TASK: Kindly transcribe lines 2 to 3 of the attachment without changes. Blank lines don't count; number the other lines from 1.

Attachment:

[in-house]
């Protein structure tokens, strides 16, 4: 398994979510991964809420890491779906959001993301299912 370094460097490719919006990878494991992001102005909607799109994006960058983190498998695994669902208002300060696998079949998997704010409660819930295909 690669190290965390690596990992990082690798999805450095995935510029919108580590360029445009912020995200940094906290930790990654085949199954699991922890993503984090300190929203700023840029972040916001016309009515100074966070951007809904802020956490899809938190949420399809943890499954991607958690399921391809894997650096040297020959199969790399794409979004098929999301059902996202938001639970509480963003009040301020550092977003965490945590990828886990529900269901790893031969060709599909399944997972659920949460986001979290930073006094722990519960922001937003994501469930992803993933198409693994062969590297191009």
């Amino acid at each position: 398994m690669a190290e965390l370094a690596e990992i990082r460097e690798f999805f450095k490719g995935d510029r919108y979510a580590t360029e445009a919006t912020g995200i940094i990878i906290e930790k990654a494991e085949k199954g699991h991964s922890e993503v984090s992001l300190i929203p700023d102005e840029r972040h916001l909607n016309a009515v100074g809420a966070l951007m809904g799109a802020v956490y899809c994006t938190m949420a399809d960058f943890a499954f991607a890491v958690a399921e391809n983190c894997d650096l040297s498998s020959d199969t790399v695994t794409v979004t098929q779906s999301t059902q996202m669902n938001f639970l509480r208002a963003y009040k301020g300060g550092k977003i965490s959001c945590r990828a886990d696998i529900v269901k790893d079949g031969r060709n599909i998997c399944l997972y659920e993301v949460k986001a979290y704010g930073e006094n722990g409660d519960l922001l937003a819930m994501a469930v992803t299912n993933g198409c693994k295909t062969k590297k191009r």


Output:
């Protein structure tokens, strides 16, 4: 398994979510991964809420890491779906959001993301299912 370094460097490719919006990878494991992001102005909607799109994006960058983190498998695994669902208002300060696998079949998997704010409660819930295909 690669190290965390690596990992990082690798999805450095995935510029919108580590360029445009912020995200940094906290930790990654085949199954699991922890993503984090300190929203700023840029972040916001016309009515100074966070951007809904802020956490899809938190949420399809943890499954991607958690399921391809894997650096040297020959199969790399794409979004098929999301059902996202938001639970509480963003009040301020550092977003965490945590990828886990529900269901790893031969060709599909399944997972659920949460986001979290930073006094722990519960922001937003994501469930992803993933198409693994062969590297191009």
């Amino acid at each position: 398994m690669a190290e965390l370094a690596e990992i990082r460097e690798f999805f450095k490719g995935d510029r919108y979510a580590t360029e445009a919006t912020g995200i940094i990878i906290e930790k990654a494991e085949k199954g699991h991964s922890e993503v984090s992001l300190i929203p700023d102005e840029r972040h916001l909607n016309a009515v100074g809420a966070l951007m809904g799109a802020v956490y899809c994006t938190m949420a399809d960058f943890a499954f991607a890491v958690a399921e391809n983190c894997d650096l040297s498998s020959d199969t790399v695994t794409v979004t098929q779906s999301t059902q996202m669902n938001f639970l509480r208002a963003y009040k301020g300060g550092k977003i965490s959001c945590r990828a886990d696998i529900v269901k790893d079949g031969r060709n599909i998997c399944l997972y659920e993301v949460k986001a979290y704010g930073e006094n722990g409660d519960l922001l937003a819930m994501a469930v992803t299912n993933g198409c693994k295909t062969k590297k191009r």